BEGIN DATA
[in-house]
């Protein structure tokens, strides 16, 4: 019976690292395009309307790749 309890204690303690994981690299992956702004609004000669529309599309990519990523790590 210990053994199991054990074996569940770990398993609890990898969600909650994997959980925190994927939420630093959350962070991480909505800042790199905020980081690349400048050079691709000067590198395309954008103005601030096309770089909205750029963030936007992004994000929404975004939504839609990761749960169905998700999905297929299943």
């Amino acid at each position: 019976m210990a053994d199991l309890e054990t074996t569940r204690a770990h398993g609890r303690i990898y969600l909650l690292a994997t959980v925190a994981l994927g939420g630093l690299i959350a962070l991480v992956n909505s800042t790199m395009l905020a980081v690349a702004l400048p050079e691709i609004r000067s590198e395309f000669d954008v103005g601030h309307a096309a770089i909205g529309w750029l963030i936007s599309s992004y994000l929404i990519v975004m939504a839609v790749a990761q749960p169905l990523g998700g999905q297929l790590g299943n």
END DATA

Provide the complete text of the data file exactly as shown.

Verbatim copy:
[in-house]
């Protein structure tokens, strides 16, 4: 019976690292395009309307790749 309890204690303690994981690299992956702004609004000669529309599309990519990523790590 210990053994199991054990074996569940770990398993609890990898969600909650994997959980925190994927939420630093959350962070991480909505800042790199905020980081690349400048050079691709000067590198395309954008103005601030096309770089909205750029963030936007992004994000929404975004939504839609990761749960169905998700999905297929299943």
């Amino acid at each position: 019976m210990a053994d199991l309890e054990t074996t569940r204690a770990h398993g609890r303690i990898y969600l909650l690292a994997t959980v925190a994981l994927g939420g630093l690299i959350a962070l991480v992956n909505s800042t790199m395009l905020a980081v690349a702004l400048p050079e691709i609004r000067s590198e395309f000669d954008v103005g601030h309307a096309a770089i909205g529309w750029l963030i936007s599309s992004y994000l929404i990519v975004m939504a839609v790749a990761q749960p169905l990523g998700g999905q297929l790590g299943n």